Hope in a time of uncertainty

Is there hope in this time of uncertainty and narcissism?

In Community and Relationship, Friends and Community by David JohnstonLeave a Comment

What is the current global state of affairs doing to our individual and collective psyche? Does our future look bleak or bright?

Since the last presidential elections in the United States, we have awoken to a time of great uncertainty. Donald Trump confidently warned that he would provide an unprecedented leadership style. He guaranteed a presidency, the likes of which we have never seen before. This prediction is, indeed, being played out. Along with it is the feeling that we now live in unstable and dangerous world. Although there have been despots throughout the world for some time now, the United States has been regarded as a relatively stable centre that acts on important principles to protect life and enhance democratic ideals worldwide. At this time of uncertainty, these principles are being questioned. There is an increasing need for insight on how best to navigate the narcissistic environment we now live in.

The evolution of a narcissistic culture

In 1972, American historian and social critic, Christopher Lasch published a book warning us that we live in a culture of narcissism with diminished cultural expectations. In 2009, Jean Twenge and Keith Campbell published The Narcissism Epidemic: Living in the age of entitlement. In it, they propose that the present culture is permeated from top to bottom with narcissistic attitudes, beliefs, and values. These are visibly reflected in education, popular culture, parental attitudes, Facebook and Twitter. Narcissism comes with a shallow, subjective turn, magnifying the vital or life-ego, which results in an inflated view of the self, along with the expressed or implicit demand to ‘look at me, I am special.’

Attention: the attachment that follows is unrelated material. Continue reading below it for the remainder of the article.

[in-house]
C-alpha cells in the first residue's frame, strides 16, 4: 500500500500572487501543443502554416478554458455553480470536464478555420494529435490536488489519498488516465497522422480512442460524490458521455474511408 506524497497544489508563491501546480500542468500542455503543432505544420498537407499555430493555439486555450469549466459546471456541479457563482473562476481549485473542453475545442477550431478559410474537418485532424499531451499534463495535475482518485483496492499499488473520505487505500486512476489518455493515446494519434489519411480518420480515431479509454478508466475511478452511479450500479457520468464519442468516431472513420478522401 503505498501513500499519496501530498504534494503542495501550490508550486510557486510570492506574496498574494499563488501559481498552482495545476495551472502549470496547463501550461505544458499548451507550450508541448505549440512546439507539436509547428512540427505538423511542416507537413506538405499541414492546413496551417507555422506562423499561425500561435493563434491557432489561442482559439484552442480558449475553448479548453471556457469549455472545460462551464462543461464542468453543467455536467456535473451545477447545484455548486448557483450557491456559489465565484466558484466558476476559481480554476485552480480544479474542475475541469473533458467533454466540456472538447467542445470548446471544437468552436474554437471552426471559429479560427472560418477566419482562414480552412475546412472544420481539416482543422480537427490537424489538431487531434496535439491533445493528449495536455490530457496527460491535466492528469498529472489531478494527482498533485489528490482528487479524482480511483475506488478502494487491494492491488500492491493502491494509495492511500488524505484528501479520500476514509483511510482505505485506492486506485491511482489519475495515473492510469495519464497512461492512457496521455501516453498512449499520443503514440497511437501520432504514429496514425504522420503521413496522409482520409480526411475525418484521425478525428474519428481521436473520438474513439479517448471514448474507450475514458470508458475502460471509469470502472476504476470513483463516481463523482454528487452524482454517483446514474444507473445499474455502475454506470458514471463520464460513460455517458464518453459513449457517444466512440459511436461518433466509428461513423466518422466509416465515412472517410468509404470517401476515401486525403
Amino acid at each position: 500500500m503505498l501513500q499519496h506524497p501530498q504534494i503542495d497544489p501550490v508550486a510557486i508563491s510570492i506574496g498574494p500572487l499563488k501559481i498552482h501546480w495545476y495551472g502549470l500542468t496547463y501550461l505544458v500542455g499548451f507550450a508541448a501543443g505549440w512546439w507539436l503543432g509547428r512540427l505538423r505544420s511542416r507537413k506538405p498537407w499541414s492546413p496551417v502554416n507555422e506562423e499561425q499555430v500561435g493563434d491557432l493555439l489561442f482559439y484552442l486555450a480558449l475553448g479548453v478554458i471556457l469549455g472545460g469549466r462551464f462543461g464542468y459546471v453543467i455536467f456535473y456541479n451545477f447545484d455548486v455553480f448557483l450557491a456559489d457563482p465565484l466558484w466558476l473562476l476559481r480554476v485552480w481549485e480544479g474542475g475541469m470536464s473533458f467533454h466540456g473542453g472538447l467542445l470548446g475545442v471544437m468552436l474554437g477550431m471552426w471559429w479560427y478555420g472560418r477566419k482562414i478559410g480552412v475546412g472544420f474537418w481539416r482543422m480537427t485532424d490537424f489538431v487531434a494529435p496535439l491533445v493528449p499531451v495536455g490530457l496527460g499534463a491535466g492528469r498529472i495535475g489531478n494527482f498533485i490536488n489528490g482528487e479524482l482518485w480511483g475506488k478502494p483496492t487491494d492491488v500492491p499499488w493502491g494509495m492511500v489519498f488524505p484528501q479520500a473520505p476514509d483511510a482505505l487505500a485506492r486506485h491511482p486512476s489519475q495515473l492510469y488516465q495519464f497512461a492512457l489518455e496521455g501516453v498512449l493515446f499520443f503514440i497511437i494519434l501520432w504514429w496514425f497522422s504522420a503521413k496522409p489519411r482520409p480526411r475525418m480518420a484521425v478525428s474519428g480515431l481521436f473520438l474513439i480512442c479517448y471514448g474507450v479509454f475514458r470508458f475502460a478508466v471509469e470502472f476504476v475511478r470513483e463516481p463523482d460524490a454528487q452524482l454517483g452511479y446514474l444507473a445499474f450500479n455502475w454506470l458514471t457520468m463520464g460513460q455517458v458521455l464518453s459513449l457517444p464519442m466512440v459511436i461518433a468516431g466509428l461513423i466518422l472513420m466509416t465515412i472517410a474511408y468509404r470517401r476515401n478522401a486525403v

In 2011, Nicholas Carr published The Shallows: What the Internet is doing to our brains, which gives a credible account of how the all-pervasive use of the computer is changing the neurons and neural synapses of our brains, affecting our ability for intense concentration. The forfeited ability for intense concentration encourages a shallow cultural frame. Additionally, there has been greater difficulty in being mindful and detaching from the ego. This shift is essential for a deeper subjective turn away from narcissism.   

Mental health

Many mental health professionals and non-professionals alike have given Trump an unofficial diagnosis of Narcissistic Personality Disorder.  One could also note that he seems to have the ability to flexibly move from one subject to another, while manipulating data according to his perceptions of ‘reality.’ According to Carr, this flexibility to fluidly move between subjects is one of the advantages of the growing computer/internet culture since, with the Internet, self-censoring and focused attention is discouraged.

Mental flexibility and potential creativity is a positive aspect of our new computer culture. However, simultaneously, we lose the quiet centre of attention and concentrative power, as discussed above. Although the former may be a qualitative advantage to the individual. In -itself, it does nothing to challenge the narcissistic self, but instead may enhance it.